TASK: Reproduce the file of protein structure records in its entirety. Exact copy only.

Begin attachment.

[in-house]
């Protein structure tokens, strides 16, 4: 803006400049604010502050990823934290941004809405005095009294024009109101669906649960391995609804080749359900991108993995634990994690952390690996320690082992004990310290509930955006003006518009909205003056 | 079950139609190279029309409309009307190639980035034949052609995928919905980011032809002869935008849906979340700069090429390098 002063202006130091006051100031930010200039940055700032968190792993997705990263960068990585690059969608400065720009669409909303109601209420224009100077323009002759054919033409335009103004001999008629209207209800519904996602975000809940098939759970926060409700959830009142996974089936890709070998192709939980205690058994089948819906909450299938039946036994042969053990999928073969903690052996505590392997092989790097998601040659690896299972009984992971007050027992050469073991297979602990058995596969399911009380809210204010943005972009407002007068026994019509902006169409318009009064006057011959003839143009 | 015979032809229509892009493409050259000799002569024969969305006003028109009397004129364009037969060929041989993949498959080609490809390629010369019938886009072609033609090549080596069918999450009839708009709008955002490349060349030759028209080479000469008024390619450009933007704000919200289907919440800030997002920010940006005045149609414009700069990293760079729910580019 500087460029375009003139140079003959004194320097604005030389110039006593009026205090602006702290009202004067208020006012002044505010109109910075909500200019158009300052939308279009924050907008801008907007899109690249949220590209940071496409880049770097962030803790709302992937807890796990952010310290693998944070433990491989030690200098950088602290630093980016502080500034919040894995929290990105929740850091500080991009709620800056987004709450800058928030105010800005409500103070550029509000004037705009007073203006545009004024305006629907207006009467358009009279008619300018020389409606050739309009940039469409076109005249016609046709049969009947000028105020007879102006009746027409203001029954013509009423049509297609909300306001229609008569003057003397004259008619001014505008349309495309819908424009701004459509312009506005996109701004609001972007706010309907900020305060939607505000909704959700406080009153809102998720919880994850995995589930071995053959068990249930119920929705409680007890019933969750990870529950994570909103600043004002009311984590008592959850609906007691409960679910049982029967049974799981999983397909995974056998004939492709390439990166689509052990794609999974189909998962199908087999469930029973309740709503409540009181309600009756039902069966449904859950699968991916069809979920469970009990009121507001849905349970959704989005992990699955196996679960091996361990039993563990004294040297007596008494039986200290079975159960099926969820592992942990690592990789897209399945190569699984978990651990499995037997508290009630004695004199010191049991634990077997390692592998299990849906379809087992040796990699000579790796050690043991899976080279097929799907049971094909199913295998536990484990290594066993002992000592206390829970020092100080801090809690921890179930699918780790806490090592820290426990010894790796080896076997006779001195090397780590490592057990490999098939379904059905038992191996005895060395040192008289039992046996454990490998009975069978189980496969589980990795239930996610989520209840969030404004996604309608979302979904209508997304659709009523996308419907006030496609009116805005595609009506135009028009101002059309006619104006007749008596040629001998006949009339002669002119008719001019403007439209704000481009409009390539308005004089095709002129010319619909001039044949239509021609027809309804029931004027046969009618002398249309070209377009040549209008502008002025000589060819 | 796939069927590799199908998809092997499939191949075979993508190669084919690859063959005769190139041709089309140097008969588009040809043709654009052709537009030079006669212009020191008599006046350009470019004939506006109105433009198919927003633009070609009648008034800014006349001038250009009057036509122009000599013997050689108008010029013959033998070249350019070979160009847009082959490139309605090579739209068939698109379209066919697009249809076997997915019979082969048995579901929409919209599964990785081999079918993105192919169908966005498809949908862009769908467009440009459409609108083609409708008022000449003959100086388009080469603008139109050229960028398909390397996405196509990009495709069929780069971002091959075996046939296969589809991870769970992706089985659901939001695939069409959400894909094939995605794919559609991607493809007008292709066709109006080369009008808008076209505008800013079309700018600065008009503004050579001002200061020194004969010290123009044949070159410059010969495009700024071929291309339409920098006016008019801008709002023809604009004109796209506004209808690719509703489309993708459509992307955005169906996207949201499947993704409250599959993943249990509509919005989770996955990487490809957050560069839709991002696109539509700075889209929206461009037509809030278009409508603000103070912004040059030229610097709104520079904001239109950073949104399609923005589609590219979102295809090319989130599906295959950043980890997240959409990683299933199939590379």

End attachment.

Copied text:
[in-house]
């Protein structure tokens, strides 16, 4: 803006400049604010502050990823934290941004809405005095009294024009109101669906649960391995609804080749359900991108993995634990994690952390690996320690082992004990310290509930955006003006518009909205003056 | 079950139609190279029309409309009307190639980035034949052609995928919905980011032809002869935008849906979340700069090429390098 002063202006130091006051100031930010200039940055700032968190792993997705990263960068990585690059969608400065720009669409909303109601209420224009100077323009002759054919033409335009103004001999008629209207209800519904996602975000809940098939759970926060409700959830009142996974089936890709070998192709939980205690058994089948819906909450299938039946036994042969053990999928073969903690052996505590392997092989790097998601040659690896299972009984992971007050027992050469073991297979602990058995596969399911009380809210204010943005972009407002007068026994019509902006169409318009009064006057011959003839143009 | 015979032809229509892009493409050259000799002569024969969305006003028109009397004129364009037969060929041989993949498959080609490809390629010369019938886009072609033609090549080596069918999450009839708009709008955002490349060349030759028209080479000469008024390619450009933007704000919200289907919440800030997002920010940006005045149609414009700069990293760079729910580019 500087460029375009003139140079003959004194320097604005030389110039006593009026205090602006702290009202004067208020006012002044505010109109910075909500200019158009300052939308279009924050907008801008907007899109690249949220590209940071496409880049770097962030803790709302992937807890796990952010310290693998944070433990491989030690200098950088602290630093980016502080500034919040894995929290990105929740850091500080991009709620800056987004709450800058928030105010800005409500103070550029509000004037705009007073203006545009004024305006629907207006009467358009009279008619300018020389409606050739309009940039469409076109005249016609046709049969009947000028105020007879102006009746027409203001029954013509009423049509297609909300306001229609008569003057003397004259008619001014505008349309495309819908424009701004459509312009506005996109701004609001972007706010309907900020305060939607505000909704959700406080009153809102998720919880994850995995589930071995053959068990249930119920929705409680007890019933969750990870529950994570909103600043004002009311984590008592959850609906007691409960679910049982029967049974799981999983397909995974056998004939492709390439990166689509052990794609999974189909998962199908087999469930029973309740709503409540009181309600009756039902069966449904859950699968991916069809979920469970009990009121507001849905349970959704989005992990699955196996679960091996361990039993563990004294040297007596008494039986200290079975159960099926969820592992942990690592990789897209399945190569699984978990651990499995037997508290009630004695004199010191049991634990077997390692592998299990849906379809087992040796990699000579790796050690043991899976080279097929799907049971094909199913295998536990484990290594066993002992000592206390829970020092100080801090809690921890179930699918780790806490090592820290426990010894790796080896076997006779001195090397780590490592057990490999098939379904059905038992191996005895060395040192008289039992046996454990490998009975069978189980496969589980990795239930996610989520209840969030404004996604309608979302979904209508997304659709009523996308419907006030496609009116805005595609009506135009028009101002059309006619104006007749008596040629001998006949009339002669002119008719001019403007439209704000481009409009390539308005004089095709002129010319619909001039044949239509021609027809309804029931004027046969009618002398249309070209377009040549209008502008002025000589060819 | 796939069927590799199908998809092997499939191949075979993508190669084919690859063959005769190139041709089309140097008969588009040809043709654009052709537009030079006669212009020191008599006046350009470019004939506006109105433009198919927003633009070609009648008034800014006349001038250009009057036509122009000599013997050689108008010029013959033998070249350019070979160009847009082959490139309605090579739209068939698109379209066919697009249809076997997915019979082969048995579901929409919209599964990785081999079918993105192919169908966005498809949908862009769908467009440009459409609108083609409708008022000449003959100086388009080469603008139109050229960028398909390397996405196509990009495709069929780069971002091959075996046939296969589809991870769970992706089985659901939001695939069409959400894909094939995605794919559609991607493809007008292709066709109006080369009008808008076209505008800013079309700018600065008009503004050579001002200061020194004969010290123009044949070159410059010969495009700024071929291309339409920098006016008019801008709002023809604009004109796209506004209808690719509703489309993708459509992307955005169906996207949201499947993704409250599959993943249990509509919005989770996955990487490809957050560069839709991002696109539509700075889209929206461009037509809030278009409508603000103070912004040059030229610097709104520079904001239109950073949104399609923005589609590219979102295809090319989130599906295959950043980890997240959409990683299933199939590379």